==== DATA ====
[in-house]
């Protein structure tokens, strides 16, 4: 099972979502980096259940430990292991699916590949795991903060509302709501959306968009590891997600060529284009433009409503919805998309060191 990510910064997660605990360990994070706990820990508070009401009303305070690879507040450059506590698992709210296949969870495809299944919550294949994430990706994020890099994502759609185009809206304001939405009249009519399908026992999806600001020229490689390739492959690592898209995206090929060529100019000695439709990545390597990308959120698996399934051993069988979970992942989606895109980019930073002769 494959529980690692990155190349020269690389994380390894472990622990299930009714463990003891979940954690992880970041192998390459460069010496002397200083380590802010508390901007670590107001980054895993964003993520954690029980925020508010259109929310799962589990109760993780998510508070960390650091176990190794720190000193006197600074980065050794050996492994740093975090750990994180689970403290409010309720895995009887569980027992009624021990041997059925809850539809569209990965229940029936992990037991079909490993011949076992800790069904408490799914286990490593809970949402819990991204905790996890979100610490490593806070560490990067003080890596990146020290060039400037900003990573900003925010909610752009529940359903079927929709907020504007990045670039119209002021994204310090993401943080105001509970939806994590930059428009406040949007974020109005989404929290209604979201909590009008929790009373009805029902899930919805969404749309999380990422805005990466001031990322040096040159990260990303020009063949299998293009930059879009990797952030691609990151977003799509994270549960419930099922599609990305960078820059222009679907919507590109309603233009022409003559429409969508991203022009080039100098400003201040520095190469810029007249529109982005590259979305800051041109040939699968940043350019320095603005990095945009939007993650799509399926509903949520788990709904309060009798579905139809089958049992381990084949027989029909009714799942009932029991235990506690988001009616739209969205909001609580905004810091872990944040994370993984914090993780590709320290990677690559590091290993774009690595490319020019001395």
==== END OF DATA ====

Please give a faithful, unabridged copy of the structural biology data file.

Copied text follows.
[in-house]
């Protein structure tokens, strides 16, 4: 099972979502980096259940430990292991699916590949795991903060509302709501959306968009590891997600060529284009433009409503919805998309060191 990510910064997660605990360990994070706990820990508070009401009303305070690879507040450059506590698992709210296949969870495809299944919550294949994430990706994020890099994502759609185009809206304001939405009249009519399908026992999806600001020229490689390739492959690592898209995206090929060529100019000695439709990545390597990308959120698996399934051993069988979970992942989606895109980019930073002769 494959529980690692990155190349020269690389994380390894472990622990299930009714463990003891979940954690992880970041192998390459460069010496002397200083380590802010508390901007670590107001980054895993964003993520954690029980925020508010259109929310799962589990109760993780998510508070960390650091176990190794720190000193006197600074980065050794050996492994740093975090750990994180689970403290409010309720895995009887569980027992009624021990041997059925809850539809569209990965229940029936992990037991079909490993011949076992800790069904408490799914286990490593809970949402819990991204905790996890979100610490490593806070560490990067003080890596990146020290060039400037900003990573900003925010909610752009529940359903079927929709907020504007990045670039119209002021994204310090993401943080105001509970939806994590930059428009406040949007974020109005989404929290209604979201909590009008929790009373009805029902899930919805969404749309999380990422805005990466001031990322040096040159990260990303020009063949299998293009930059879009990797952030691609990151977003799509994270549960419930099922599609990305960078820059222009679907919507590109309603233009022409003559429409969508991203022009080039100098400003201040520095190469810029007249529109982005590259979305800051041109040939699968940043350019320095603005990095945009939007993650799509399926509903949520788990709904309060009798579905139809089958049992381990084949027989029909009714799942009932029991235990506690988001009616739209969205909001609580905004810091872990944040994370993984914090993780590709320290990677690559590091290993774009690595490319020019001395």